In asking questions about whether women (single and married) have historically experienced liberty or equality, or democracy in the same way as the men of their race and class, the book illuminates how different groups have experienced the U.S. in different ways. It also exposes the hidden barriers that discourage the achievement of noble goals. More specifically, it raises questions about the influence of a gender system that for most of American history placed women into a separate legal category, diminished their social agency, and denied them many of the benefits of citizenship.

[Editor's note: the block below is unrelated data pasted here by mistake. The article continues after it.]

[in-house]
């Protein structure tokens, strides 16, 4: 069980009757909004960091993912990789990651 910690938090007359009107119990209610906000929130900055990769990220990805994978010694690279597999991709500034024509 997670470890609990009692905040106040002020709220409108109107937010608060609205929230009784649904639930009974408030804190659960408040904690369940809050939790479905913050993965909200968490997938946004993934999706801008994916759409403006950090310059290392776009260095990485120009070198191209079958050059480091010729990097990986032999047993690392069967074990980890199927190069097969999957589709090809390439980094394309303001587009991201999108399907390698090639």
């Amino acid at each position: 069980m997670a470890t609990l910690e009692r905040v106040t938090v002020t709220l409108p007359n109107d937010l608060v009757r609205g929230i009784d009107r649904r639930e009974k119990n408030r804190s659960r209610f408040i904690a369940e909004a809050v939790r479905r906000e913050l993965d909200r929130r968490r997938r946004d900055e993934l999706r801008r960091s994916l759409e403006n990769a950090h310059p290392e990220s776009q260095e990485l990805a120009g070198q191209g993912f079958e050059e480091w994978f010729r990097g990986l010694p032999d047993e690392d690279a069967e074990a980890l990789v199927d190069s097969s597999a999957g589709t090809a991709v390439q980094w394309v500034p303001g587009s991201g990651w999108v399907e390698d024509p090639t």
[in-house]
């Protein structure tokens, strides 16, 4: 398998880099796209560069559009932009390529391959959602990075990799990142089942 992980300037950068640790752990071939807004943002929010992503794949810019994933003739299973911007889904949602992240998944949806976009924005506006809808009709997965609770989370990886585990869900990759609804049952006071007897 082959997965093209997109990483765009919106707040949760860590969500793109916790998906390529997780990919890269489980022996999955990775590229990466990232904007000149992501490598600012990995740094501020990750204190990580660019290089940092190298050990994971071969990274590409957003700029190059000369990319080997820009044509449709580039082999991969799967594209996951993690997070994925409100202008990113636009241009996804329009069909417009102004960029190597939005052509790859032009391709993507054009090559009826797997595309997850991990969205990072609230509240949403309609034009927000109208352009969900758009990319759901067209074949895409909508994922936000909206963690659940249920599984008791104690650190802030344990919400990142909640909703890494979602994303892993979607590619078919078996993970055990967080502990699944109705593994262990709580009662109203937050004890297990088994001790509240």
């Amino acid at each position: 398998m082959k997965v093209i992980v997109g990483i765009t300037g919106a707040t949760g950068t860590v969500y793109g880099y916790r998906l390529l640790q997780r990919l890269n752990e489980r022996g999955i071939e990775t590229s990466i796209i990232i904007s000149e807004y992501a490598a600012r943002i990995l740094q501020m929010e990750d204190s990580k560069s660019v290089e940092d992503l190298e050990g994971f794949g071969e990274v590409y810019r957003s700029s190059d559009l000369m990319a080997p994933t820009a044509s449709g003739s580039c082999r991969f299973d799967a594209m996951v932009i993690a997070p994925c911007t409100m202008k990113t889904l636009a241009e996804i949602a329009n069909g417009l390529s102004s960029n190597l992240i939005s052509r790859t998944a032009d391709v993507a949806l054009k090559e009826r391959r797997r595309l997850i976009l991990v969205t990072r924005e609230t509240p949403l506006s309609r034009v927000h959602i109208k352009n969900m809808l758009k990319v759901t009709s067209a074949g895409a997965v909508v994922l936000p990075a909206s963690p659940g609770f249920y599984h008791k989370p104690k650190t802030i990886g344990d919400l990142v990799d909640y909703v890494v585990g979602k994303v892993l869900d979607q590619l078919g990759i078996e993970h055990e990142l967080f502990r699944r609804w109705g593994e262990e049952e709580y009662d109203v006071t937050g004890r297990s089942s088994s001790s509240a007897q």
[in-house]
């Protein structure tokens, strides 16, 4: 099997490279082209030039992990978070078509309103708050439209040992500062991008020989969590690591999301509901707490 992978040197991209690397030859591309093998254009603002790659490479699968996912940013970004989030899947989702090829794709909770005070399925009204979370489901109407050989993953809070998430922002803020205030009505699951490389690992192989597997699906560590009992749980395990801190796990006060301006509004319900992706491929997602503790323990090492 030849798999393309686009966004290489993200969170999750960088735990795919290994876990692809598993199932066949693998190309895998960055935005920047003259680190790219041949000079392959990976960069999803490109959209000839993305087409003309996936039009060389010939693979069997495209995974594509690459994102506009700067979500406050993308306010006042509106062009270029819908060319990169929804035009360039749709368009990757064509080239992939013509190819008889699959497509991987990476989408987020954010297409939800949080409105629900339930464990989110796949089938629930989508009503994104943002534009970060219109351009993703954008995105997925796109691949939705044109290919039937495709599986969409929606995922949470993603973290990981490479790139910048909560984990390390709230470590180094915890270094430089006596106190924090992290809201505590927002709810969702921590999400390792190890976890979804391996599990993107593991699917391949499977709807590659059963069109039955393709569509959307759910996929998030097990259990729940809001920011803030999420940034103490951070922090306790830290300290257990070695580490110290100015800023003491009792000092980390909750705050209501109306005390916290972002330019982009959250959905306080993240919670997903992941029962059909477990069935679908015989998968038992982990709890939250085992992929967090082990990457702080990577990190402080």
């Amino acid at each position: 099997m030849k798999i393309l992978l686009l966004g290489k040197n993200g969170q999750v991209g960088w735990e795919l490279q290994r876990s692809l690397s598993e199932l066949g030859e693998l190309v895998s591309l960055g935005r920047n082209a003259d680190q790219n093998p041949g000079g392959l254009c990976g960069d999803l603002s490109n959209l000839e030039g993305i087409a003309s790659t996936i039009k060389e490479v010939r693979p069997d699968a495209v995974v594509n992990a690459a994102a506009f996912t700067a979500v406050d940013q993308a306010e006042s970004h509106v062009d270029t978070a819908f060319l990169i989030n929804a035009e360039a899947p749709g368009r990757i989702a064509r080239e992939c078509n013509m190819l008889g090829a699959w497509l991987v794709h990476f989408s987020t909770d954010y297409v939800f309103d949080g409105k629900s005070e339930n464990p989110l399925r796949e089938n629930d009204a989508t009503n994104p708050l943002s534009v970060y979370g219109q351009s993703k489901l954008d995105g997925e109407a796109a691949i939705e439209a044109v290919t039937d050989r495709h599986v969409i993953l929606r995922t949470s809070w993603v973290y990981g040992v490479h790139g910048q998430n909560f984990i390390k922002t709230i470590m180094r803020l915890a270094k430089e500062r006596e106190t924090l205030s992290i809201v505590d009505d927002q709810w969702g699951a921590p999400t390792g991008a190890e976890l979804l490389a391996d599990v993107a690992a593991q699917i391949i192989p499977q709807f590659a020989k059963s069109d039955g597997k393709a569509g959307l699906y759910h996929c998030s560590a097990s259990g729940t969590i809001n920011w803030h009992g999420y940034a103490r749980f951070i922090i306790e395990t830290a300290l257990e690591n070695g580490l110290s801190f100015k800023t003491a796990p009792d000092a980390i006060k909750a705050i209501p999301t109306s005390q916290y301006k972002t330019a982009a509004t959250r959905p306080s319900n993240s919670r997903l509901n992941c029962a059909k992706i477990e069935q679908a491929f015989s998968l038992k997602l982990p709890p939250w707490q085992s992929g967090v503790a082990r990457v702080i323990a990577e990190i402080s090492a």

Students who read this book will be encouraged to ask questions about how culture and tradition can blind even well-intentioned people to the well-being of others. Students will learn about how the deeply intertwined tenets of race, class, and gender shape the expectations of individuals and frame their understandings of fairness. They will begin to understand something of the relationship between equality and democracy on the one hand and the tension between them on the other. They will learn something of how a society that valued individualism and promoted the male breadwinner family could no longer sustain its family-derived values when it required women to become breadwinners as well. And they will be led to ask how a prevailing value system (such as individualism or liberty might be tested against powerful values of community and cooperation.